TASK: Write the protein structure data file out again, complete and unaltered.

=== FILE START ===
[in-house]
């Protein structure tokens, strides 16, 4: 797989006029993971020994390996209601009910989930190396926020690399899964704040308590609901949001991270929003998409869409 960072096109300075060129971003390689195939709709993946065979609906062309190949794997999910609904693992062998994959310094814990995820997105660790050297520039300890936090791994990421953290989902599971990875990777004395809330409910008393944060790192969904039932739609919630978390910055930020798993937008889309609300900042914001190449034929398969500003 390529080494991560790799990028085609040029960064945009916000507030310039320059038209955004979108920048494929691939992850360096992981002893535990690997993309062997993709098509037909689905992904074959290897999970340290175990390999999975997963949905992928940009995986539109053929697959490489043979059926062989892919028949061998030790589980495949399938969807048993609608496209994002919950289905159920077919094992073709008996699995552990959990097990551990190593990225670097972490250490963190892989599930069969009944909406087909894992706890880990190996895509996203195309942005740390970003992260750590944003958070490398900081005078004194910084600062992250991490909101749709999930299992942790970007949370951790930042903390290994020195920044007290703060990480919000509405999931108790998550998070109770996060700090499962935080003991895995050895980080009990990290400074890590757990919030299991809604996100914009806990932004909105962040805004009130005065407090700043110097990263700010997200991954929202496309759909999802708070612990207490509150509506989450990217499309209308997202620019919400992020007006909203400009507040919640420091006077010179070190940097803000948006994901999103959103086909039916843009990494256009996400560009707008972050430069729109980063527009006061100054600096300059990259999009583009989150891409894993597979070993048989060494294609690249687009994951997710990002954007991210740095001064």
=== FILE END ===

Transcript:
[in-house]
């Protein structure tokens, strides 16, 4: 797989006029993971020994390996209601009910989930190396926020690399899964704040308590609901949001991270929003998409869409 960072096109300075060129971003390689195939709709993946065979609906062309190949794997999910609904693992062998994959310094814990995820997105660790050297520039300890936090791994990421953290989902599971990875990777004395809330409910008393944060790192969904039932739609919630978390910055930020798993937008889309609300900042914001190449034929398969500003 390529080494991560790799990028085609040029960064945009916000507030310039320059038209955004979108920048494929691939992850360096992981002893535990690997993309062997993709098509037909689905992904074959290897999970340290175990390999999975997963949905992928940009995986539109053929697959490489043979059926062989892919028949061998030790589980495949399938969807048993609608496209994002919950289905159920077919094992073709008996699995552990959990097990551990190593990225670097972490250490963190892989599930069969009944909406087909894992706890880990190996895509996203195309942005740390970003992260750590944003958070490398900081005078004194910084600062992250991490909101749709999930299992942790970007949370951790930042903390290994020195920044007290703060990480919000509405999931108790998550998070109770996060700090499962935080003991895995050895980080009990990290400074890590757990919030299991809604996100914009806990932004909105962040805004009130005065407090700043110097990263700010997200991954929202496309759909999802708070612990207490509150509506989450990217499309209308997202620019919400992020007006909203400009507040919640420091006077010179070190940097803000948006994901999103959103086909039916843009990494256009996400560009707008972050430069729109980063527009006061100054600096300059990259999009583009989150891409894993597979070993048989060494294609690249687009994951997710990002954007991210740095001064």